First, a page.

Long talks led to a shift to a Black majority administration in 1994 when Nelson Mandela was elected president. Nevertheless, this divestment was not yet complete at that time. In 2005, when Sudan was accused of crimes in its struggle against rebels in Darfur, lawmakers approved a bill with identical language.
Enemies of the Allies
Representative John Baessler of the American Federation of State, County and Municipal Employees/Oregon (AFSCME/Oregon), the state’s second-largest employee union, echoed Read’s sentiments.
We agree with the motivation behind this law and support efforts to wean the state off of fossil fuels. But we also worry about the bill’s effect on our investment portfolio.…. The treasurer’s plan to phase out investments carefully to preserve their advantages is preferable.
“Legislation which can be a blunt instrument is not the best way to accomplish the goals of divesting from fossil fuels and protecting the earned retirement funds of public employees that the state is currently investing for them.”
Senate Republican Leader Tim Knopp of Bend backed Baessler. In 2003 as House majority leader, chaired the House committee that overhauled the public pension system to rely more on investment returns and employee payments.
On February 16, Knopp stated: “Oregon courts have affirmed over the past 30 years that the Public Employee Retirement Fund money belongs to public employees, not to the state or state lawmakers.
We cannot and should not do anything to usurp their decision-making authority about how their money is invested, and that would lead to a decline in their earnings or their retirement future.”
Yet, the measure had the backing of the Oregon Education Association and the American Federation of Teachers-Oregon. Some university endowments and OOregon’spublic institutions have eliminated their holdings in fossil fuels, but only one state has done so (Maine).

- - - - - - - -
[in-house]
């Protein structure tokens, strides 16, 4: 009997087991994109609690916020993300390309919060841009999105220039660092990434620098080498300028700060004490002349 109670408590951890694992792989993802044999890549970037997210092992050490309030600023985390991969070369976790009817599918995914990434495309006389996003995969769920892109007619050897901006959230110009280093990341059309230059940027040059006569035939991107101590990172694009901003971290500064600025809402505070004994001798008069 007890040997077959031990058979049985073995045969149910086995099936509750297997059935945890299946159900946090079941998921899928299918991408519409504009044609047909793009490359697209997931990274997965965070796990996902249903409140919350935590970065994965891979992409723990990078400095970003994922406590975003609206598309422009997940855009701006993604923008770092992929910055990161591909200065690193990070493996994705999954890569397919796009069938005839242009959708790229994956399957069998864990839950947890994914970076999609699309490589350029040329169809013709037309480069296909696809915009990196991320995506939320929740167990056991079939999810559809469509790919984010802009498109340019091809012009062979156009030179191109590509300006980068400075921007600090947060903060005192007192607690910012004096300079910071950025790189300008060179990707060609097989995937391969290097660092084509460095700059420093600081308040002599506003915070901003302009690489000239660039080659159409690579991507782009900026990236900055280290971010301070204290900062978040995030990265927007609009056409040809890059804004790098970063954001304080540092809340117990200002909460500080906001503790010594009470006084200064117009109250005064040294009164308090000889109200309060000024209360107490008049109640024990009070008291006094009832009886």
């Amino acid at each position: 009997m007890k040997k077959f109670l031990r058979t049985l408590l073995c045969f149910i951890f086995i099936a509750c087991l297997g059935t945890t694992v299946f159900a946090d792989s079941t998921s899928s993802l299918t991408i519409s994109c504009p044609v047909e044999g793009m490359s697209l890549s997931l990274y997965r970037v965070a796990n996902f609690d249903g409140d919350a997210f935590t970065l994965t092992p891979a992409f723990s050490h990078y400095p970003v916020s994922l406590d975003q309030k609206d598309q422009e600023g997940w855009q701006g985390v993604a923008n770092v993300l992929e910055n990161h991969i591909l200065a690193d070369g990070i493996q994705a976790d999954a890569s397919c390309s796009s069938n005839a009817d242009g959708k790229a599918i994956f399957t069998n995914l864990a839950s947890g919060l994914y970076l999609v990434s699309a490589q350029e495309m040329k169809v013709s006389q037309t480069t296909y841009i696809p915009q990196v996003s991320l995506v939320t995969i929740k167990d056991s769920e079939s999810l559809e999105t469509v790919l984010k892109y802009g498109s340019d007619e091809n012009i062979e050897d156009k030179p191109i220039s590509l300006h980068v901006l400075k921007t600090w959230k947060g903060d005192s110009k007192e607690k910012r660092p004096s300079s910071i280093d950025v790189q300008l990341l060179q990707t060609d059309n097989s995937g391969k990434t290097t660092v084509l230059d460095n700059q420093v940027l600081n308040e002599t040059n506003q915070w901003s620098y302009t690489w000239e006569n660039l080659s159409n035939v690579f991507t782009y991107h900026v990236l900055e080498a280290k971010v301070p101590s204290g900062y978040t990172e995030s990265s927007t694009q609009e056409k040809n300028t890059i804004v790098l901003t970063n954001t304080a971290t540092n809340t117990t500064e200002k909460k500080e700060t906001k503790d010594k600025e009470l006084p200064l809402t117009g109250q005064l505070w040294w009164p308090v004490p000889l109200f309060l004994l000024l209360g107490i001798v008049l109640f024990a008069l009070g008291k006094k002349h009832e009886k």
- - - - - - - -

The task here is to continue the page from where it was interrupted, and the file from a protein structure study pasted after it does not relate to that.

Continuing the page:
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What Supporters Say?
Private equity returns in Oregon were a topic of discussion. These returns make up a significant portion of the state’s investments but are less subject to public scrutiny.
Susan Palmiter, speaking on behalf of Divest Oregon, noted that Oregon PERS had a 26.4% allocation to private equities, far higher than any other fund on the 2021 list, but that the fund’s 10-year return on investment was only 8.8%, lower than the average of 8.9% for all pension funds and 9.2% for the 15 most significant funds.
“We need this legislation because one of the preferred strategies that the treasurer stated two weeks ago to this committee does not work,” Palmiter said.
“He suggested the treasury would continue to engage with fossil-fuel companies through ‘shareholder engagement’ to deal with the climate risk to the portfolio. There is much evidence that this approach does not protect portfolios or the climate.”
Democrat and primary Senate sponsor Jeff Golden of Ashland said Read presented a false option since fossil fuel corporations stand to lose money as demand rises for carbon-free electricity to fulfill reduction objectives in heat-trapping greenhouse emissions.
“It is a false framing of this issue that we are forced to pick between the best return on investment or aligning our investment with our policy positions. We believe it can be done without fossil-fuel stocks,” he said.
“On the one hand, we are making this energy transition as fast as possible. On the other hand, we are financing the growth (in fossil fuels) that makes it harder to do.” A visitor from Mars would have difficulty making sense of things on Earth.